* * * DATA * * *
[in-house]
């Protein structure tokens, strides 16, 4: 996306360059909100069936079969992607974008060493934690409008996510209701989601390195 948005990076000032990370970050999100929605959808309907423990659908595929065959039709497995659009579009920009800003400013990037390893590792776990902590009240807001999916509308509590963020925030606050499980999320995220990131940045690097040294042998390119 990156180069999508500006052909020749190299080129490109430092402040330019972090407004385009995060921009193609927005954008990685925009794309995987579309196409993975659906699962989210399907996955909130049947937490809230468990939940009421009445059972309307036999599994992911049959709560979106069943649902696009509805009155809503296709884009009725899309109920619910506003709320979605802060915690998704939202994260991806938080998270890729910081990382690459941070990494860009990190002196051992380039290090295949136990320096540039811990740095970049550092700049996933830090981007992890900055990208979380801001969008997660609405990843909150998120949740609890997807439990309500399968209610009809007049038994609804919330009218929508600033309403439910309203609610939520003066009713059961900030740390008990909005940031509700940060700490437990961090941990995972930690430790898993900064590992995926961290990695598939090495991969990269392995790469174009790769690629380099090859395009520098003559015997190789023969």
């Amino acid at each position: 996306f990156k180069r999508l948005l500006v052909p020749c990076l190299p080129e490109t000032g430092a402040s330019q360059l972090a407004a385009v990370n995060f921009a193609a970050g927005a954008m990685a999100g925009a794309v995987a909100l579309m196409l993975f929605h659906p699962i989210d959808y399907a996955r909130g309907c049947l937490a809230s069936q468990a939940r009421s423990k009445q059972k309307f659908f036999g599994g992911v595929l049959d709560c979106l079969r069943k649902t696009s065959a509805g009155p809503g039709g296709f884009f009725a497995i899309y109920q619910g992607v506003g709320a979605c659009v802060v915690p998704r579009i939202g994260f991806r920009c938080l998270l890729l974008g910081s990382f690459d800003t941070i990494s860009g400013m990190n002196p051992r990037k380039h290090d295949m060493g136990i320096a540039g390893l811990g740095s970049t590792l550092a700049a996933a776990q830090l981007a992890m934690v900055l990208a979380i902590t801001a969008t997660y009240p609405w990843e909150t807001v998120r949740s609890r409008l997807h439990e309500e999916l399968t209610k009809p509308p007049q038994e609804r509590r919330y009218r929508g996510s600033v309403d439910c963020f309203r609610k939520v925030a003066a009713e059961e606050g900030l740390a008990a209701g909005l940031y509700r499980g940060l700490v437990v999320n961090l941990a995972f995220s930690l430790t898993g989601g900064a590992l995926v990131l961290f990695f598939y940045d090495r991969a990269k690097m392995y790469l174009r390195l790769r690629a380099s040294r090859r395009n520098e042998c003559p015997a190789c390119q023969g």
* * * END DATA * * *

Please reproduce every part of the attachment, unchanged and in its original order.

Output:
[in-house]
């Protein structure tokens, strides 16, 4: 996306360059909100069936079969992607974008060493934690409008996510209701989601390195 948005990076000032990370970050999100929605959808309907423990659908595929065959039709497995659009579009920009800003400013990037390893590792776990902590009240807001999916509308509590963020925030606050499980999320995220990131940045690097040294042998390119 990156180069999508500006052909020749190299080129490109430092402040330019972090407004385009995060921009193609927005954008990685925009794309995987579309196409993975659906699962989210399907996955909130049947937490809230468990939940009421009445059972309307036999599994992911049959709560979106069943649902696009509805009155809503296709884009009725899309109920619910506003709320979605802060915690998704939202994260991806938080998270890729910081990382690459941070990494860009990190002196051992380039290090295949136990320096540039811990740095970049550092700049996933830090981007992890900055990208979380801001969008997660609405990843909150998120949740609890997807439990309500399968209610009809007049038994609804919330009218929508600033309403439910309203609610939520003066009713059961900030740390008990909005940031509700940060700490437990961090941990995972930690430790898993900064590992995926961290990695598939090495991969990269392995790469174009790769690629380099090859395009520098003559015997190789023969």
């Amino acid at each position: 996306f990156k180069r999508l948005l500006v052909p020749c990076l190299p080129e490109t000032g430092a402040s330019q360059l972090a407004a385009v990370n995060f921009a193609a970050g927005a954008m990685a999100g925009a794309v995987a909100l579309m196409l993975f929605h659906p699962i989210d959808y399907a996955r909130g309907c049947l937490a809230s069936q468990a939940r009421s423990k009445q059972k309307f659908f036999g599994g992911v595929l049959d709560c979106l079969r069943k649902t696009s065959a509805g009155p809503g039709g296709f884009f009725a497995i899309y109920q619910g992607v506003g709320a979605c659009v802060v915690p998704r579009i939202g994260f991806r920009c938080l998270l890729l974008g910081s990382f690459d800003t941070i990494s860009g400013m990190n002196p051992r990037k380039h290090d295949m060493g136990i320096a540039g390893l811990g740095s970049t590792l550092a700049a996933a776990q830090l981007a992890m934690v900055l990208a979380i902590t801001a969008t997660y009240p609405w990843e909150t807001v998120r949740s609890r409008l997807h439990e309500e999916l399968t209610k009809p509308p007049q038994e609804r509590r919330y009218r929508g996510s600033v309403d439910c963020f309203r609610k939520v925030a003066a009713e059961e606050g900030l740390a008990a209701g909005l940031y509700r499980g940060l700490v437990v999320n961090l941990a995972f995220s930690l430790t898993g989601g900064a590992l995926v990131l961290f990695f598939y940045d090495r991969a990269k690097m392995y790469l174009r390195l790769r690629a380099s040294r090859r395009n520098e042998c003559p015997a190789c390119q023969g």